Unintended Consequences And Sen. Lott
Politico and other outlets report that Lott is retiring before the end of the year in order to avoid new restrictions that would prevent him from lobbying for two years. For that, we lose his leadership through 2012.
Ask yourself this: Would Lott be any more a threat to the integrity of government if he had to wait just one year, as the current law requires, instead of two? What exactly is gained from a two-year restriction that a one-year restriction does not already provide? Nothing except financial hardship for Senators and Representatives who have long labored for less dough than most of them could have made in the private sector.
Like term limits, most high-minded anti-corruption legislation does nothing to stop corruption -- the corrupt will always find ways to work the system; only the non-corrupt will be hurt -- while depriving city councils, statehouses and Congress of the seasoned leaders we need.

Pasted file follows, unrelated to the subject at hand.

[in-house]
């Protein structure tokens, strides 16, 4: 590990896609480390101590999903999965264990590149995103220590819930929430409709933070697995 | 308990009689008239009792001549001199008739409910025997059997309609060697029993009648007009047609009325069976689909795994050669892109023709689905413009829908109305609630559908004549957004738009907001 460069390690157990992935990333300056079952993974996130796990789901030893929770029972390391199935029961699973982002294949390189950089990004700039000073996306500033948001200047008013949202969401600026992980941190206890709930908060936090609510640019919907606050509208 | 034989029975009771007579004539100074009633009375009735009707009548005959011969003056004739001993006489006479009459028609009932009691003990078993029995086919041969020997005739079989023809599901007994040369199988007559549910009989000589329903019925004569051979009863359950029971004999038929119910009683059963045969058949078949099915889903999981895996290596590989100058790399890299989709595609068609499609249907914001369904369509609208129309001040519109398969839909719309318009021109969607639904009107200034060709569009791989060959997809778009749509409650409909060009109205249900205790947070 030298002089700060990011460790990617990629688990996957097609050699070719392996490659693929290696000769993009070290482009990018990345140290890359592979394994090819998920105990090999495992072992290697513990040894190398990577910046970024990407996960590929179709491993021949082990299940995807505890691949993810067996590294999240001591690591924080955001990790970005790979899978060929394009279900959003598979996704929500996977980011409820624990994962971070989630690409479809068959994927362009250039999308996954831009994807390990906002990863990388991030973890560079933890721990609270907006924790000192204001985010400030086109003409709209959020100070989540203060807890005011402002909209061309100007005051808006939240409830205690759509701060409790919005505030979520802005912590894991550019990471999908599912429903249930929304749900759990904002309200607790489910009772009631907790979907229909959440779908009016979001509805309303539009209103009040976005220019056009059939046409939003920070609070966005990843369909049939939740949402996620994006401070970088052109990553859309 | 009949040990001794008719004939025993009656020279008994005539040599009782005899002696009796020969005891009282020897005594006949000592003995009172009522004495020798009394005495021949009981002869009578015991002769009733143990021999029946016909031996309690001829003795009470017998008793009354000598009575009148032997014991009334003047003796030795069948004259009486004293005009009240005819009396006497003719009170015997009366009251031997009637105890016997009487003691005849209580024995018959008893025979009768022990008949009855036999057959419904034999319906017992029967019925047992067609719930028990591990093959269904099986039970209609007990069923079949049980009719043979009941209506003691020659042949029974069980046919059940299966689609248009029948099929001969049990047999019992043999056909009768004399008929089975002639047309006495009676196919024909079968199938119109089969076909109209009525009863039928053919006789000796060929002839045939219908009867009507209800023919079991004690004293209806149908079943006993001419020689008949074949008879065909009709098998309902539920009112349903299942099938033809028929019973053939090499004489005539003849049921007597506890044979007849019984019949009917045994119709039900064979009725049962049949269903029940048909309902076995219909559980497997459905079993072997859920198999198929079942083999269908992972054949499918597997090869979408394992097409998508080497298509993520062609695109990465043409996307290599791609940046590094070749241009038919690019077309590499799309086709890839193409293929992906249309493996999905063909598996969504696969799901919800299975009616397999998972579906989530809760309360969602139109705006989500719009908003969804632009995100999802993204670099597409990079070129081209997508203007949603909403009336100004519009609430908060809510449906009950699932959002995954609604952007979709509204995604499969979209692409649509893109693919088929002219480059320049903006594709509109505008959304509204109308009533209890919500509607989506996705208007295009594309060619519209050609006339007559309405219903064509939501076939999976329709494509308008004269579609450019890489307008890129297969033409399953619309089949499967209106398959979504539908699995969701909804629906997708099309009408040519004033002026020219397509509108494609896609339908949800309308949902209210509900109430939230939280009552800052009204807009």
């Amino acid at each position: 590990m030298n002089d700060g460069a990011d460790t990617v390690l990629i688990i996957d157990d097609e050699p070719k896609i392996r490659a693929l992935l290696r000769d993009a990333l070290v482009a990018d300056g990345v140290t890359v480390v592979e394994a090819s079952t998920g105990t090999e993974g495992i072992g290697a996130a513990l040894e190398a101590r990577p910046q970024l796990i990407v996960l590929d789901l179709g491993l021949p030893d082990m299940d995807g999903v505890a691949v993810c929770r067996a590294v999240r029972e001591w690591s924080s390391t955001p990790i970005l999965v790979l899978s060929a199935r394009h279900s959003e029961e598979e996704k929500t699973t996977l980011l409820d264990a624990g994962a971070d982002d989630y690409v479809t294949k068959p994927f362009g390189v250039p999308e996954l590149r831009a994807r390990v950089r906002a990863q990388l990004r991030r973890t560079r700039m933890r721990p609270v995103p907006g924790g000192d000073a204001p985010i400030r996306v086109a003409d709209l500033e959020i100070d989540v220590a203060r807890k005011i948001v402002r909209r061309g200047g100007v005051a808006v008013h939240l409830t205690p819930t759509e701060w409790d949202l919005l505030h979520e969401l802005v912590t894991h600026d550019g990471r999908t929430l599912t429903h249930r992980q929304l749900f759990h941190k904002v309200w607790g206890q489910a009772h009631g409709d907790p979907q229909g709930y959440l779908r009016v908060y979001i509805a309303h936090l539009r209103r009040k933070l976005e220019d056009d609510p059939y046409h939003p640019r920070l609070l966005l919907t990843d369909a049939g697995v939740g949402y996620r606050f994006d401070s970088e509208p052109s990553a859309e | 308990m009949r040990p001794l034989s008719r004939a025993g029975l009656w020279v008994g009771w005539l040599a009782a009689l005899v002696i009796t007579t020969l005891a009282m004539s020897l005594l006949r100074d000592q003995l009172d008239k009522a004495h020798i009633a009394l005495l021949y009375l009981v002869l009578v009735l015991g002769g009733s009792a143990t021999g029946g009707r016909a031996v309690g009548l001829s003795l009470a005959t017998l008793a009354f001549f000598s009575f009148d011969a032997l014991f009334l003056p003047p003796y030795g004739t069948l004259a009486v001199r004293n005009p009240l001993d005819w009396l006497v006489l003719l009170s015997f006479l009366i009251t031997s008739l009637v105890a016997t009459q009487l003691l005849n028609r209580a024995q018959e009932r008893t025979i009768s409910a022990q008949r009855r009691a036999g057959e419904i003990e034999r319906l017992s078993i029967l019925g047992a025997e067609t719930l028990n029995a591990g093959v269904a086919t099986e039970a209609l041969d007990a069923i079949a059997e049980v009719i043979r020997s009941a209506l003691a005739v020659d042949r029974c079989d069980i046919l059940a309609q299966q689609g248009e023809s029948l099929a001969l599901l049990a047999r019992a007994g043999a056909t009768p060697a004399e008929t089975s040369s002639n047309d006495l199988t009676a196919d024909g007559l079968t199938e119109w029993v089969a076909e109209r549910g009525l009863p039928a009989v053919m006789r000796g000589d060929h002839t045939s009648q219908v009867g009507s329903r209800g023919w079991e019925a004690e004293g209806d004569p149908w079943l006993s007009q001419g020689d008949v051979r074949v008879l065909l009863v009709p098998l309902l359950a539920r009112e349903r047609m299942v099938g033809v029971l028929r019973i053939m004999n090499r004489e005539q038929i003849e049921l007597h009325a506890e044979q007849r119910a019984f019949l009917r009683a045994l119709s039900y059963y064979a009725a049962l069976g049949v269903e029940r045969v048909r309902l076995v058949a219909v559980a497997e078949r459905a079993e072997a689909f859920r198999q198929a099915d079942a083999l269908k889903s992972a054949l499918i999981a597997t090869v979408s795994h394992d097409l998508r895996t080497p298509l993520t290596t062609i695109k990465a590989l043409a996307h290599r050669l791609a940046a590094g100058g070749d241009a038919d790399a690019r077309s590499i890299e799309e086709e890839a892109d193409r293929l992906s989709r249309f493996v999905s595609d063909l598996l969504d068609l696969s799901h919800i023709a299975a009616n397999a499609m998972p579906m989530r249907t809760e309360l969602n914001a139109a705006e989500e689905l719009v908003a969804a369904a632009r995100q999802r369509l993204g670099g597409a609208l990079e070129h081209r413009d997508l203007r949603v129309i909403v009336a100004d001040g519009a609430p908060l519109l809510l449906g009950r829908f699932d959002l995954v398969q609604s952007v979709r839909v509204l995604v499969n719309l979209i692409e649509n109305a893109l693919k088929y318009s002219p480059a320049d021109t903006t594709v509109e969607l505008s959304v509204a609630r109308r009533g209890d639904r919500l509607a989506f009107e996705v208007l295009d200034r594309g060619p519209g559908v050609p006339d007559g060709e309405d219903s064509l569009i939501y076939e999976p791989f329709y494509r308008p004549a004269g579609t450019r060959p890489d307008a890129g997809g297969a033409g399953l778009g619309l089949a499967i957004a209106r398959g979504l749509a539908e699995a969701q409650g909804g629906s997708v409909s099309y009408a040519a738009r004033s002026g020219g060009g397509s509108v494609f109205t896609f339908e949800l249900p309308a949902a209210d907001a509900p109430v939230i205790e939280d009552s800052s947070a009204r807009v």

Of course, the leftyblogs will mark the occasion by dredging up the unfortunate and much overblown comment Lott made in 2002 at Strom Thurmond's 100th birthday, when he said America would not "have had all these problems" if Thurmond had become president. They may even throw in some lefty closet anti-gay jibes by reminding us that Lott was an Ole Miss cheerleader. To see Lott's comment as racist, one must be a bigot, and unfortunately, most of the Left is.
Fine. We'll write about Monica every time we mention Bill.
But the real news about Lott today isn't what he said in 2002; it's that Congress is continuing to create new problems (think McCain/Feingold) instead of effectively addressing corruption.